Exposing PseudoAstronomy

November 17, 2009

Logical Fallacies: Ad hominem Follow-Up

Ad hominems and Assessing a Person’s Veracity

One thing I left out of my discussion of the ad hominem logical fallacy is that of assessing whether someone is actually being truthful or whether they may be trusted given their level of expertise with an issue.

While an ad hominem is still an ad hominem if it attacks a person rather than a claim, it can still speak towards the level of whether you should actually believe what someone claims.

For example, one of my secret pleasures is to watch Judge Judy court cases. Often during those cases, litigants – both defendants and plaintiffs – will try to bring up ad hominem attacks against their opponent in order to try to undermine the other’s case. Such as, “But he does drugs [so you shouldn’t trust him].”

While these are blatant ad hominems and the Judge often either ignores them or tells the person to just answer the question that was asked and to leave out commentary, sometimes very relevant ad hominems are allowed to stand and are explored. These are often of the circumstantial ad hominem variety. For example, if the plaintiff is suing for vandalism and brings up that the defendant has been prosecuted before for unrelated vandalism. While that does not provide any evidence as to whether the person did it this time, it does speak to the person’s character and a Judge can and often does consider that. Likewise, in federal and civil cases in “real” courts, cases will often hinge simply upon whether a jury believes one person or the other, and that is done based upon an analysis of their character as opposed to hard evidence about the actual circumstances.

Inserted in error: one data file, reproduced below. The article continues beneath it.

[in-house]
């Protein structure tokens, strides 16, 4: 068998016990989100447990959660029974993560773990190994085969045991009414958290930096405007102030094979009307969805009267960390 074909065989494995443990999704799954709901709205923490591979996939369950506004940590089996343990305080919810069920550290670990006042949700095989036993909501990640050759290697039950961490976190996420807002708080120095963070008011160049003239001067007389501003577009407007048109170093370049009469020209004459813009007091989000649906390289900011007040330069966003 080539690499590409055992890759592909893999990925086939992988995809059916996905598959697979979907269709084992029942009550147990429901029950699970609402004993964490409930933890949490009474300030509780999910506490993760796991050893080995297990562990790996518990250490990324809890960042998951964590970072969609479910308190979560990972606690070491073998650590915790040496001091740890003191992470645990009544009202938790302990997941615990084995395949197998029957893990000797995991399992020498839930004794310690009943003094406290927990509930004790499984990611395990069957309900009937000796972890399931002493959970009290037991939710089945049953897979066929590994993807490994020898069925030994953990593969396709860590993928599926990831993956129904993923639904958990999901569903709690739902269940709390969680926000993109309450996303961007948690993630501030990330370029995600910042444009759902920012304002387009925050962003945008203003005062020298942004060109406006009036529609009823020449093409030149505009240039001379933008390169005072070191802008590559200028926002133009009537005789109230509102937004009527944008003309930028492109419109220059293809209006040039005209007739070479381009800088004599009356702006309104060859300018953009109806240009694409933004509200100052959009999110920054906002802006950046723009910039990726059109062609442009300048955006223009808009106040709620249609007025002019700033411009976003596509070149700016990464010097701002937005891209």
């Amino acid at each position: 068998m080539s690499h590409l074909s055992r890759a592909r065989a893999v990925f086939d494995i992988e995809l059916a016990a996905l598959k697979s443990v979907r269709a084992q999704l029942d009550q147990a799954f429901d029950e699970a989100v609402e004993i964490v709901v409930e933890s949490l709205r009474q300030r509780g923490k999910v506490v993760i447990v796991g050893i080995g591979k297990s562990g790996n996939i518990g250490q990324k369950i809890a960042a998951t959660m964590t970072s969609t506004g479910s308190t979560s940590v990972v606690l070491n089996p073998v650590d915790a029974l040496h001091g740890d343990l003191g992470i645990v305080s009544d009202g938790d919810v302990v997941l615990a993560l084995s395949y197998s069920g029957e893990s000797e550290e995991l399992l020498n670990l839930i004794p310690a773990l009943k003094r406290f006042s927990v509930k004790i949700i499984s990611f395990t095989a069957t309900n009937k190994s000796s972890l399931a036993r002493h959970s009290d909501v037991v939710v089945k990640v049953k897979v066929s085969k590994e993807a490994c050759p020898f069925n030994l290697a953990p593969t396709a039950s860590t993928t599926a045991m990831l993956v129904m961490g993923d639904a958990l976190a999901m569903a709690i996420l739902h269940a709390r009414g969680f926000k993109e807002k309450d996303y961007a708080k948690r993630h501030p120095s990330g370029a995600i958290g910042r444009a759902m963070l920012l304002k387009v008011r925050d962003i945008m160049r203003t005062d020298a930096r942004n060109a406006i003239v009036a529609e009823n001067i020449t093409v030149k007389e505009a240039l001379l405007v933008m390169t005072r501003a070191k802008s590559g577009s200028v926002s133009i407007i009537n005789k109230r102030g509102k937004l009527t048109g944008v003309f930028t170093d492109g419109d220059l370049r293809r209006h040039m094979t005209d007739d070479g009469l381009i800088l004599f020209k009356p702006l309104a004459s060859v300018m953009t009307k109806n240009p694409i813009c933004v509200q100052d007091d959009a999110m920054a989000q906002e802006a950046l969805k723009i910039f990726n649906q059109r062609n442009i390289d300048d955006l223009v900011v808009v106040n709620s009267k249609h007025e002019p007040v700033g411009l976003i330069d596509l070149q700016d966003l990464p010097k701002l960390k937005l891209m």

Final Thoughts

While an ad hominem is still an ad hominem and does not speak at all to the actual claims or evidence that is presented, and hence it cannot be used to say whether or not that evidence is valid, they can be used and often are to asses whether the person’s claims actually should be looked at. Think of it as a “first pass:” If someone often lies about a topic, then they are unlikely to be believed about the next claim they make, regardless of whether that claim is true. For example, Rich Orman on the Dogma Free America podcast recently stated that Scientologists lie so often that if they said the sun rises in the east, he would start looking for it to come up in the west.



  1. Science, in a way, uses this. If you’ve been shown to have fudged your data, no one will look at your data in future. That Korean stem cell doc Hwang comes to mind. There’s a lot of trust that goes on in science and sometimes the ultimate punishment is losing that trust forever.

    Comment by Karl — November 25, 2009 @ 6:52 am | Reply

    • Good example, Karl. Same thing happens in astronomy. In my particular sub-sub-sub-sub-…-sub specialty of crater research, there’s one particular person who ignores all evidence that he is incorrect, and he continues to insist that he’s the correct one on a particular issue of secondary cratering, including throwing out completely wrong arguments such as, “It violates conservation of energy!” (which secondary cratering does not). The one time I saw him give a talk at a conference, I knew enough background and read enough of his inflammatory abstract to bring popcorn. I was not disappointed.

      But, no one takes him seriously any more even if he makes other claims. It’s a complete ad hominem, that we don’t look at his new claims, but that’s the price you pay when, for well over a decade, you simply are too set in your ways to examine contrary evidence.

      Comment by astrostu206265 — November 26, 2009 @ 8:35 am | Reply

  2. So when you ask for references but do not respond to them when they are given can we all just start to ignore you on the assumption that you do not have the ‘level of expertise’ required to discuss a topic with any insight?

    Comment by Generator — November 26, 2009 @ 5:18 am | Reply

    • Could you please reply to the post where this is relevant in the ongoing Comments discussion rather than in a separate post where people have no idea to what you are referring?

      Comment by astrostu206265 — November 26, 2009 @ 8:32 am | Reply

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